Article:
Value: Perspective Taking

Time: 10 minute story, 40+ minute art project

Appropriate Ages: 3-100


  • Book: They All Saw a Cat, by Brendan Wenzel

  • 5 pieces of paper for each participating child or student

  • pencils

  • art media of your choice- crayons, markers, colored pencils, chalk, or paints



  1. Read the story once all the way through without interrupting or asking questions. Once finished, re-read the story, and at the following points in the story, ask these discussion questions:

This activity integrates literacy with:






Why does the cat look so different to the dog,

the cat, and the fox?


Why does this picture look the way it does?


This picture looks totally different than the other pictures. Why is that?


Is one of the perspectives more "accurate" than the rest? Why or why not?  Who gets to decide which perspective is the most accurate?


Is what the cat sees the real him?

Would it help the cat to think about how others see him?

Would it hurt the cat to consider how others view him?

Do the following extension activity based on age level, desired focus, and desired activity time:

3-4 years old, self reflecting- 10 min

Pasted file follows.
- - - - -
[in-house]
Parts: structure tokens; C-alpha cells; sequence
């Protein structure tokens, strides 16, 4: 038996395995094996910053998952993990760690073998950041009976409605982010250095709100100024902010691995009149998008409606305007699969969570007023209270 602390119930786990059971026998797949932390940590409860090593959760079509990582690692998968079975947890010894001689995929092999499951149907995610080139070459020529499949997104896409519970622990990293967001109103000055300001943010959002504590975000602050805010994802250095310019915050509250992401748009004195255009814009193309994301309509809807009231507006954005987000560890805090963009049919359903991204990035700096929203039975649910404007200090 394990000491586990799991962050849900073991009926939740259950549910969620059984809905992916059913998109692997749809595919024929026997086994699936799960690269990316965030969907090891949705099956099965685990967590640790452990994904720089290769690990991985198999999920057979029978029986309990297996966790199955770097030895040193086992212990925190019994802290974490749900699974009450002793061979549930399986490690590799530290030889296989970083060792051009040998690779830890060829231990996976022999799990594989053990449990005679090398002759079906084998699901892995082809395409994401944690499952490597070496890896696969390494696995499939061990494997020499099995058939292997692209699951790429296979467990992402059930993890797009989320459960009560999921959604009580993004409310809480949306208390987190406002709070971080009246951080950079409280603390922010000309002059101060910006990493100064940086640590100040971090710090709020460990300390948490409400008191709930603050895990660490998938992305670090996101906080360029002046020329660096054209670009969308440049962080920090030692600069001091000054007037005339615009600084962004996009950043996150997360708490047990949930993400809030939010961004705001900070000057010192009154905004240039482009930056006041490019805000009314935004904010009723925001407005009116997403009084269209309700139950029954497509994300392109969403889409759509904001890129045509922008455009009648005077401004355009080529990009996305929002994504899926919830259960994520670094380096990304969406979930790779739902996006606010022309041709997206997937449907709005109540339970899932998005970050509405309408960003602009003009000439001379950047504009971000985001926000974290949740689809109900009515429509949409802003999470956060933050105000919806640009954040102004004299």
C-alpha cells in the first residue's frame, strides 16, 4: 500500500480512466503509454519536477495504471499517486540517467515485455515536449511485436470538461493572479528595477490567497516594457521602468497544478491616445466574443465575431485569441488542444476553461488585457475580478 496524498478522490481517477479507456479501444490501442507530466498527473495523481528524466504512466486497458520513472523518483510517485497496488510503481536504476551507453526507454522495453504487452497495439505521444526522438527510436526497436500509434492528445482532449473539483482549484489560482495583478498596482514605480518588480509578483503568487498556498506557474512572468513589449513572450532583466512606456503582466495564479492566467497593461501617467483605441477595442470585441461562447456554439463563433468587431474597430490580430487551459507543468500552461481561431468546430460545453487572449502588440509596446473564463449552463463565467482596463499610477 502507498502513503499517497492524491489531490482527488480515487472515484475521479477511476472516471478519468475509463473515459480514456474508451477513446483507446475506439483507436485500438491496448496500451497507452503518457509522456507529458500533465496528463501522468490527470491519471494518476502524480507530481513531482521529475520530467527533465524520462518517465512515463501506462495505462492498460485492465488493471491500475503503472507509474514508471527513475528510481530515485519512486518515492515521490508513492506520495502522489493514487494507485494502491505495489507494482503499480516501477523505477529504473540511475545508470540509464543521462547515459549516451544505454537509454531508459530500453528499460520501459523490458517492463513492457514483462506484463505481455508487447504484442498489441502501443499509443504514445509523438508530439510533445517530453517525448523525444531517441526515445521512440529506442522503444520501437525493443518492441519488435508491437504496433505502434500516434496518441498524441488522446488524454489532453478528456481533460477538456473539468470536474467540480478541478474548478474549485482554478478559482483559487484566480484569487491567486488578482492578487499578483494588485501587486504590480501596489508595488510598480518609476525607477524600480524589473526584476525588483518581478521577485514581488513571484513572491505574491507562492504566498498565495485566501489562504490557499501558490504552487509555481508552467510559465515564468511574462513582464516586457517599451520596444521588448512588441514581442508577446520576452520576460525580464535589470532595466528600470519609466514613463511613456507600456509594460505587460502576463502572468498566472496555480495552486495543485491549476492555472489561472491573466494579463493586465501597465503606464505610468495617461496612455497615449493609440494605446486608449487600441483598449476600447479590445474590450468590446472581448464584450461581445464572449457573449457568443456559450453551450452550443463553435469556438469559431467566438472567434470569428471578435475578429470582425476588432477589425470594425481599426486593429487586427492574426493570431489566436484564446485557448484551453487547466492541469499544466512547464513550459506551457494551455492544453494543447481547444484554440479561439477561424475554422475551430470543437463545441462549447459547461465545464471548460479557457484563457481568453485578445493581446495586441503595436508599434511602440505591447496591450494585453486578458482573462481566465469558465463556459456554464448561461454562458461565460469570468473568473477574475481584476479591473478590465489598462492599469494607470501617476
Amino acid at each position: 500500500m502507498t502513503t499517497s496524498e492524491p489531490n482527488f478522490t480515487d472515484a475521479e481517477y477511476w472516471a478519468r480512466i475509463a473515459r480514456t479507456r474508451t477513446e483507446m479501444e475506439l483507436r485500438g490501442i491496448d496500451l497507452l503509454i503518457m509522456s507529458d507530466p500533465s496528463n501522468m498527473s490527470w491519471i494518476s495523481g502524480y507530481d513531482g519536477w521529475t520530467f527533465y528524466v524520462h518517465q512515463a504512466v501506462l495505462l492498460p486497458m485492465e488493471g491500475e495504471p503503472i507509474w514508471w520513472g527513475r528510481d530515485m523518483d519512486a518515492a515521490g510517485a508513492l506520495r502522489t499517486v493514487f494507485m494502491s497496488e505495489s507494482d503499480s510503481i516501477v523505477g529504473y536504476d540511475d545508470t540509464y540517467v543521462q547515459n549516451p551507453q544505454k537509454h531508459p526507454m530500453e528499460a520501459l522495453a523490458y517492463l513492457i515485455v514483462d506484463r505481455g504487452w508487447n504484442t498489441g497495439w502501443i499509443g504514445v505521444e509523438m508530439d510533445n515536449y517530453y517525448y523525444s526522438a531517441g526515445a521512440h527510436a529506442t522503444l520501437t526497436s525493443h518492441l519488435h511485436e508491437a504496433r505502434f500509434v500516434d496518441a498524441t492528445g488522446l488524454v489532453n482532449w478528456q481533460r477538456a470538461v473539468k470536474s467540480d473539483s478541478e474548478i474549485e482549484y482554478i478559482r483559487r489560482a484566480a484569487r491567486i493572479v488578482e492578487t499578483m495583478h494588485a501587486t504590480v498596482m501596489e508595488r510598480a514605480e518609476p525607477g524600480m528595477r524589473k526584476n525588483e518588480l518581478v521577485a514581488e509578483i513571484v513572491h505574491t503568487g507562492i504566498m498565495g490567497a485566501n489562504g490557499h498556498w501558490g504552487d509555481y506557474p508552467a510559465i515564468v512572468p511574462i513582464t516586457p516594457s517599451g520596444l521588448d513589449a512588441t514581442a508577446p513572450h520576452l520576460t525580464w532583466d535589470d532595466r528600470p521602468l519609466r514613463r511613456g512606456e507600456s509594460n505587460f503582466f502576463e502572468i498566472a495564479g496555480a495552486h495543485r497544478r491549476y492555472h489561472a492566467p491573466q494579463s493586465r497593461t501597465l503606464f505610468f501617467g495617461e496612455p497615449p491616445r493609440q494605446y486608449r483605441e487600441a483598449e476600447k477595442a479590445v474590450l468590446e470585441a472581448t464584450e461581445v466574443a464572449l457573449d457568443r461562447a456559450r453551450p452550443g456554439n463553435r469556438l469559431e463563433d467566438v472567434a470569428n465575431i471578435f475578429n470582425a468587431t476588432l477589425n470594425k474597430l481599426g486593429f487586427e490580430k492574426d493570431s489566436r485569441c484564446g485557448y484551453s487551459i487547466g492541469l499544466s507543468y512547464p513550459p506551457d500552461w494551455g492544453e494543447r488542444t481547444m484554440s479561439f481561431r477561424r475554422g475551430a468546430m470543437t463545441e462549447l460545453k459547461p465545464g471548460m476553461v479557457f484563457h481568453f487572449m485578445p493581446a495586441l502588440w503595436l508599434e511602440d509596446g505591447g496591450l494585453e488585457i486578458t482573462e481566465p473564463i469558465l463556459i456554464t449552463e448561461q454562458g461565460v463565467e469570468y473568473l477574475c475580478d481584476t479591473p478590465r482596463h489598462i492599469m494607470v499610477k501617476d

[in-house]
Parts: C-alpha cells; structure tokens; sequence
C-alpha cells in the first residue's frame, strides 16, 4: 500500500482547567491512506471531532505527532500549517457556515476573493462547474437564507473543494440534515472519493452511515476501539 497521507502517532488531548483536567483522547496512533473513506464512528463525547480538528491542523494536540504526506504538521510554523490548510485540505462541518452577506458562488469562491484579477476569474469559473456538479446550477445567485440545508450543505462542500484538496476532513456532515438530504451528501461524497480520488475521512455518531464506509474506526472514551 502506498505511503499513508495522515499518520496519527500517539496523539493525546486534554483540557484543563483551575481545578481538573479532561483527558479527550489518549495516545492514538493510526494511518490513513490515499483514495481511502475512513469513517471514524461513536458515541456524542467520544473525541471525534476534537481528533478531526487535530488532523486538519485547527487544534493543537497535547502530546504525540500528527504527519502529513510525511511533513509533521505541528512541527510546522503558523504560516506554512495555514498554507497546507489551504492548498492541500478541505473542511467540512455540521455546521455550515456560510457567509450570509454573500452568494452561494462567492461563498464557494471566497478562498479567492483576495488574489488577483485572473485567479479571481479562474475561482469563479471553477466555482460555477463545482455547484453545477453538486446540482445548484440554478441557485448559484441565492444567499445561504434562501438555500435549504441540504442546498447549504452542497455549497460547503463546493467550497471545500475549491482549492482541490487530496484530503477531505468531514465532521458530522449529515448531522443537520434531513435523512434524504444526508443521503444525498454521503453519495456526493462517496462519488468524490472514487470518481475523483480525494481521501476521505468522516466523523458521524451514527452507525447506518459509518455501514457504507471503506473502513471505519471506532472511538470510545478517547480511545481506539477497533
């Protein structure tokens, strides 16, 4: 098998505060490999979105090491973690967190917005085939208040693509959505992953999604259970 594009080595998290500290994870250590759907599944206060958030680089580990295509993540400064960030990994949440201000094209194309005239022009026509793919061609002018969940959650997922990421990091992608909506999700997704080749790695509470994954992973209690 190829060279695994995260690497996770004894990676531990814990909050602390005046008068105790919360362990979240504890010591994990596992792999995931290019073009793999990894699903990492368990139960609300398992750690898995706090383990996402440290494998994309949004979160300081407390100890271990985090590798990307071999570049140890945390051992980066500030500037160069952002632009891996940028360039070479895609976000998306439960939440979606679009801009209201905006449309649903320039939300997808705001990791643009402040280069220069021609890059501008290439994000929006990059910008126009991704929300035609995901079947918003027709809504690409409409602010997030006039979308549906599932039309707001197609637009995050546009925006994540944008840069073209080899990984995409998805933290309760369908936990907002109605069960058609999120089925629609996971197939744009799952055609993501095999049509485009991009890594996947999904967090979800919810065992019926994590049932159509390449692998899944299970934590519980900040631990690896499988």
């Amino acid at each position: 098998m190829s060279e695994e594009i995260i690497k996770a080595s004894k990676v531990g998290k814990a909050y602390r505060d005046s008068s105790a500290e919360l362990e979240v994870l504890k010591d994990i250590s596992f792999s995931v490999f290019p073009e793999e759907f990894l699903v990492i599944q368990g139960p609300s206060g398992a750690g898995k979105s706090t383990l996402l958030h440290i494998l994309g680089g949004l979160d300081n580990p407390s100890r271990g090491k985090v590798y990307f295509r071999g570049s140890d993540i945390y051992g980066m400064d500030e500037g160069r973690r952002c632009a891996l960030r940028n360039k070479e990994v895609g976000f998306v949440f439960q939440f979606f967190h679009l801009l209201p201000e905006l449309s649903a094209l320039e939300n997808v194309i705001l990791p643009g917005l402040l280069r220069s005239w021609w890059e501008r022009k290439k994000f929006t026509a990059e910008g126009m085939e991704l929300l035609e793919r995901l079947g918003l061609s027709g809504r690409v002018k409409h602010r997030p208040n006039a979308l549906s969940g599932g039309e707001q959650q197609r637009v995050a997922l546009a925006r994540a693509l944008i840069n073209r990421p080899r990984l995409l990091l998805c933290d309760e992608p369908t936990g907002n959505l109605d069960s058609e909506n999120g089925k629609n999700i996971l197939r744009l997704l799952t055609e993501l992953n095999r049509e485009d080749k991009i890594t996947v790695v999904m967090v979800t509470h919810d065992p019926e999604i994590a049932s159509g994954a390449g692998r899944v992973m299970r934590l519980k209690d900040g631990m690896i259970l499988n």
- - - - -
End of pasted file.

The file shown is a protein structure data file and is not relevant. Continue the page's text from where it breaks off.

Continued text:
Have the child illustrate using markers, crayons, paints, or colored pencils what a cat looks like to them. Does the cat seem nice? Scary? Lovable? Annoying? Why do they think this way about cats? Encourage them to make their cat look like how they view cats.

5-10 years old, developing empathy and understanding of others- 40 min

Challenge the children to create another book like this one, instead illustrating how 5 different people or animals would view another being. For example, how would 5 different perspectives see:

  • a cow

  • a lion

  • a mosquito

  • a dog

  • themselves

Encourage the children to consider the perspectives of:

  • smaller animals

  • bigger animals

  • animals who like them

  • animals who don't like them

  • their own perspective

  • the perspective of humans who may be scared or annoyed by them

  • the perspective of humans who may be infatuated with or who adore them

10-13 years old, exploring themselves introspectively, social/emotional intelligence, self confidence- 40 min- 

Challenge the kids to create another book like this one using an illustration media of their choice, instead illustrating how 5 different people may view the kid in their life. Encourage them to consider the view of:

  • Their best friend

  • Their parents

  • A younger sibling

  • A teacher

  • A doctor

  • A kid at school they never talk to

  • A child their own age from another part of the world, such as China

  • Their grandparents

  • Their own perspective


Once the illustrations are completed, discuss why different people may view them differently.

  • Does everyone have a valid reason for seeing them the way they do?

  • Is there something the child could do to help others have a more positive perspective of themselves?

  • Are there situations where there is nothing you can do to change another persons' negative perspective? In these cases, does their perspective matter? What can we do to move forward positively even if someone else continues to view us negatively?